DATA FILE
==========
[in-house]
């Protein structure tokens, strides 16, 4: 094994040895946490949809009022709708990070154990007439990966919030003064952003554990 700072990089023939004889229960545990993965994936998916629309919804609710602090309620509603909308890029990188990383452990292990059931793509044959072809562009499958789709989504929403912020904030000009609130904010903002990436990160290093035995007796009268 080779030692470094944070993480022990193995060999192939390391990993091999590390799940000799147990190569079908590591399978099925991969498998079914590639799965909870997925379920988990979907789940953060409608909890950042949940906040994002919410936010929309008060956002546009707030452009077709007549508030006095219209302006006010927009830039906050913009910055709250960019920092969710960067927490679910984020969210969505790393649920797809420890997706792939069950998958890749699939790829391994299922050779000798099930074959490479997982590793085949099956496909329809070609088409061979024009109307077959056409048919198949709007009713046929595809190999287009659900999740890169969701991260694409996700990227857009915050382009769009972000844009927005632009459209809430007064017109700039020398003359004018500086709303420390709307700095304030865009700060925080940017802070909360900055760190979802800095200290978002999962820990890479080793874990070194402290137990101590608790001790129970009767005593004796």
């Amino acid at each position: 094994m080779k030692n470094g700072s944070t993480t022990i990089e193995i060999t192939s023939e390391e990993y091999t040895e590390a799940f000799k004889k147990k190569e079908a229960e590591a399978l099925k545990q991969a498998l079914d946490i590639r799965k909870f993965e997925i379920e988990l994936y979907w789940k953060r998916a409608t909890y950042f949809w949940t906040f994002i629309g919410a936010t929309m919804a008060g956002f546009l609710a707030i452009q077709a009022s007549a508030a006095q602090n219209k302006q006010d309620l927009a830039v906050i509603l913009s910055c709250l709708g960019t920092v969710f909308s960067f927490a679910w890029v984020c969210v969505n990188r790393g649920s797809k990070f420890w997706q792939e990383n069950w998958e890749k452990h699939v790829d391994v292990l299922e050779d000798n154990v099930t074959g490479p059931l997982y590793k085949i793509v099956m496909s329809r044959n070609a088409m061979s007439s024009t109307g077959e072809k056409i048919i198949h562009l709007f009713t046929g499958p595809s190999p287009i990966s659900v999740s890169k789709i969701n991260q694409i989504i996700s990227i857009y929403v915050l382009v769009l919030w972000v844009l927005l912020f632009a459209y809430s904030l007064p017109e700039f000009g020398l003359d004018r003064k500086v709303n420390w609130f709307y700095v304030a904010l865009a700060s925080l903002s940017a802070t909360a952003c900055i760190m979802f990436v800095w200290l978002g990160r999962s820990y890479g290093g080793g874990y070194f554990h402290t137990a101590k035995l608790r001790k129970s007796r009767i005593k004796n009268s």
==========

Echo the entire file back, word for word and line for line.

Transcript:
[in-house]
């Protein structure tokens, strides 16, 4: 094994040895946490949809009022709708990070154990007439990966919030003064952003554990 700072990089023939004889229960545990993965994936998916629309919804609710602090309620509603909308890029990188990383452990292990059931793509044959072809562009499958789709989504929403912020904030000009609130904010903002990436990160290093035995007796009268 080779030692470094944070993480022990193995060999192939390391990993091999590390799940000799147990190569079908590591399978099925991969498998079914590639799965909870997925379920988990979907789940953060409608909890950042949940906040994002919410936010929309008060956002546009707030452009077709007549508030006095219209302006006010927009830039906050913009910055709250960019920092969710960067927490679910984020969210969505790393649920797809420890997706792939069950998958890749699939790829391994299922050779000798099930074959490479997982590793085949099956496909329809070609088409061979024009109307077959056409048919198949709007009713046929595809190999287009659900999740890169969701991260694409996700990227857009915050382009769009972000844009927005632009459209809430007064017109700039020398003359004018500086709303420390709307700095304030865009700060925080940017802070909360900055760190979802800095200290978002999962820990890479080793874990070194402290137990101590608790001790129970009767005593004796």
């Amino acid at each position: 094994m080779k030692n470094g700072s944070t993480t022990i990089e193995i060999t192939s023939e390391e990993y091999t040895e590390a799940f000799k004889k147990k190569e079908a229960e590591a399978l099925k545990q991969a498998l079914d946490i590639r799965k909870f993965e997925i379920e988990l994936y979907w789940k953060r998916a409608t909890y950042f949809w949940t906040f994002i629309g919410a936010t929309m919804a008060g956002f546009l609710a707030i452009q077709a009022s007549a508030a006095q602090n219209k302006q006010d309620l927009a830039v906050i509603l913009s910055c709250l709708g960019t920092v969710f909308s960067f927490a679910w890029v984020c969210v969505n990188r790393g649920s797809k990070f420890w997706q792939e990383n069950w998958e890749k452990h699939v790829d391994v292990l299922e050779d000798n154990v099930t074959g490479p059931l997982y590793k085949i793509v099956m496909s329809r044959n070609a088409m061979s007439s024009t109307g077959e072809k056409i048919i198949h562009l709007f009713t046929g499958p595809s190999p287009i990966s659900v999740s890169k789709i969701n991260q694409i989504i996700s990227i857009y929403v915050l382009v769009l919030w972000v844009l927005l912020f632009a459209y809430s904030l007064p017109e700039f000009g020398l003359d004018r003064k500086v709303n420390w609130f709307y700095v304030a904010l865009a700060s925080l903002s940017a802070t909360a952003c900055i760190m979802f990436v800095w200290l978002g990160r999962s820990y890479g290093g080793g874990y070194f554990h402290t137990a101590k035995l608790r001790k129970s007796r009767i005593k004796n009268s």